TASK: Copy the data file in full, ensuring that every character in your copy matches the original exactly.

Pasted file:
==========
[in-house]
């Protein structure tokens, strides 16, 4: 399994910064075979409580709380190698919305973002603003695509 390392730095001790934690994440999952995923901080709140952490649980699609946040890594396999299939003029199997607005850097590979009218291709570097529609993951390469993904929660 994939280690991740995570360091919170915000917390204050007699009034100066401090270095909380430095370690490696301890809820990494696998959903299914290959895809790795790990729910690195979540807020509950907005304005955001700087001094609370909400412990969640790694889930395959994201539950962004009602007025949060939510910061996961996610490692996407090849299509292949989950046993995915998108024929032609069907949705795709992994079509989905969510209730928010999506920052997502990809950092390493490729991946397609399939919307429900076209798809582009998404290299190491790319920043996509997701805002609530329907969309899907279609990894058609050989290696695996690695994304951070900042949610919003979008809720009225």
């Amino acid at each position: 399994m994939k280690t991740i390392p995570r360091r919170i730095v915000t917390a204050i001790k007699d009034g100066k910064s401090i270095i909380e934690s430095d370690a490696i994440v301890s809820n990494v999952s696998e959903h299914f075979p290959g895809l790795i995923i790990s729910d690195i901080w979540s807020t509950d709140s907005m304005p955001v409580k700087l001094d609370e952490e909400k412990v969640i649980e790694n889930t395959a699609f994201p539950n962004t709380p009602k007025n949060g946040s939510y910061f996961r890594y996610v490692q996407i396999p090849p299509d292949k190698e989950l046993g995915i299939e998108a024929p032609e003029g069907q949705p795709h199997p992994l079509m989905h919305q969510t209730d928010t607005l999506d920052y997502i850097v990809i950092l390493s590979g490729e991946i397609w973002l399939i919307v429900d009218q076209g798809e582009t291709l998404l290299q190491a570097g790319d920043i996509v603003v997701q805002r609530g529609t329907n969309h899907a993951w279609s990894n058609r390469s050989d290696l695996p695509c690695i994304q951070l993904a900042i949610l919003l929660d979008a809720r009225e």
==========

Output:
[in-house]
């Protein structure tokens, strides 16, 4: 399994910064075979409580709380190698919305973002603003695509 390392730095001790934690994440999952995923901080709140952490649980699609946040890594396999299939003029199997607005850097590979009218291709570097529609993951390469993904929660 994939280690991740995570360091919170915000917390204050007699009034100066401090270095909380430095370690490696301890809820990494696998959903299914290959895809790795790990729910690195979540807020509950907005304005955001700087001094609370909400412990969640790694889930395959994201539950962004009602007025949060939510910061996961996610490692996407090849299509292949989950046993995915998108024929032609069907949705795709992994079509989905969510209730928010999506920052997502990809950092390493490729991946397609399939919307429900076209798809582009998404290299190491790319920043996509997701805002609530329907969309899907279609990894058609050989290696695996690695994304951070900042949610919003979008809720009225």
């Amino acid at each position: 399994m994939k280690t991740i390392p995570r360091r919170i730095v915000t917390a204050i001790k007699d009034g100066k910064s401090i270095i909380e934690s430095d370690a490696i994440v301890s809820n990494v999952s696998e959903h299914f075979p290959g895809l790795i995923i790990s729910d690195i901080w979540s807020t509950d709140s907005m304005p955001v409580k700087l001094d609370e952490e909400k412990v969640i649980e790694n889930t395959a699609f994201p539950n962004t709380p009602k007025n949060g946040s939510y910061f996961r890594y996610v490692q996407i396999p090849p299509d292949k190698e989950l046993g995915i299939e998108a024929p032609e003029g069907q949705p795709h199997p992994l079509m989905h919305q969510t209730d928010t607005l999506d920052y997502i850097v990809i950092l390493s590979g490729e991946i397609w973002l399939i919307v429900d009218q076209g798809e582009t291709l998404l290299q190491a570097g790319d920043i996509v603003v997701q805002r609530g529609t329907n969309h899907a993951w279609s990894n058609r390469s050989d290696l695996p695509c690695i994304q951070l993904a900042i949610l919003l929660d979008a809720r009225e």